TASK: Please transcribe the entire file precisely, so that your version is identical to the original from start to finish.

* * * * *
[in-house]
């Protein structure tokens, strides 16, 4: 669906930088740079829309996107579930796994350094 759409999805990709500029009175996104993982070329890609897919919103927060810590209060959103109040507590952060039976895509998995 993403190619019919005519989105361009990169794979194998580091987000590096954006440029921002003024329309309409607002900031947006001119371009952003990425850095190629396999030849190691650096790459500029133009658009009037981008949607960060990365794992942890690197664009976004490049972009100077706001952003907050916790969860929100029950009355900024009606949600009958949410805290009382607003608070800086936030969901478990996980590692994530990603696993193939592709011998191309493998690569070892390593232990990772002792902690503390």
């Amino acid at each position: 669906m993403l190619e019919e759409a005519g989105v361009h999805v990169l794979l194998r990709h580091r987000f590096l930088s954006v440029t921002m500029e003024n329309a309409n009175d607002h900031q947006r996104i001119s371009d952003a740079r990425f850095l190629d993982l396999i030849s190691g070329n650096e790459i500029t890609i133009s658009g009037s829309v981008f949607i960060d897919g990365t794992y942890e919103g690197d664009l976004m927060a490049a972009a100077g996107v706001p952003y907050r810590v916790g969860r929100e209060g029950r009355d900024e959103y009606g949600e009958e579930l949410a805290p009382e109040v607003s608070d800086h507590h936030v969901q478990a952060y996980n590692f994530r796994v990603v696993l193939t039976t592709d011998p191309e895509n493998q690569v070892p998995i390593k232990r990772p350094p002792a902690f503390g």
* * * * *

[in-house]
């Protein structure tokens, strides 16, 4: 669906930088740079829309996107579930796994350094 759409999805990709500029009175996104993982070329890609897919919103927060810590209060959103109040507590952060039976895509998995 993403190619019919005519989105361009990169794979194998580091987000590096954006440029921002003024329309309409607002900031947006001119371009952003990425850095190629396999030849190691650096790459500029133009658009009037981008949607960060990365794992942890690197664009976004490049972009100077706001952003907050916790969860929100029950009355900024009606949600009958949410805290009382607003608070800086936030969901478990996980590692994530990603696993193939592709011998191309493998690569070892390593232990990772002792902690503390």
């Amino acid at each position: 669906m993403l190619e019919e759409a005519g989105v361009h999805v990169l794979l194998r990709h580091r987000f590096l930088s954006v440029t921002m500029e003024n329309a309409n009175d607002h900031q947006r996104i001119s371009d952003a740079r990425f850095l190629d993982l396999i030849s190691g070329n650096e790459i500029t890609i133009s658009g009037s829309v981008f949607i960060d897919g990365t794992y942890e919103g690197d664009l976004m927060a490049a972009a100077g996107v706001p952003y907050r810590v916790g969860r929100e209060g029950r009355d900024e959103y009606g949600e009958e579930l949410a805290p009382e109040v607003s608070d800086h507590h936030v969901q478990a952060y996980n590692f994530r796994v990603v696993l193939t039976t592709d011998p191309e895509n493998q690569v070892p998995i390593k232990r990772p350094p002792a902690f503390g």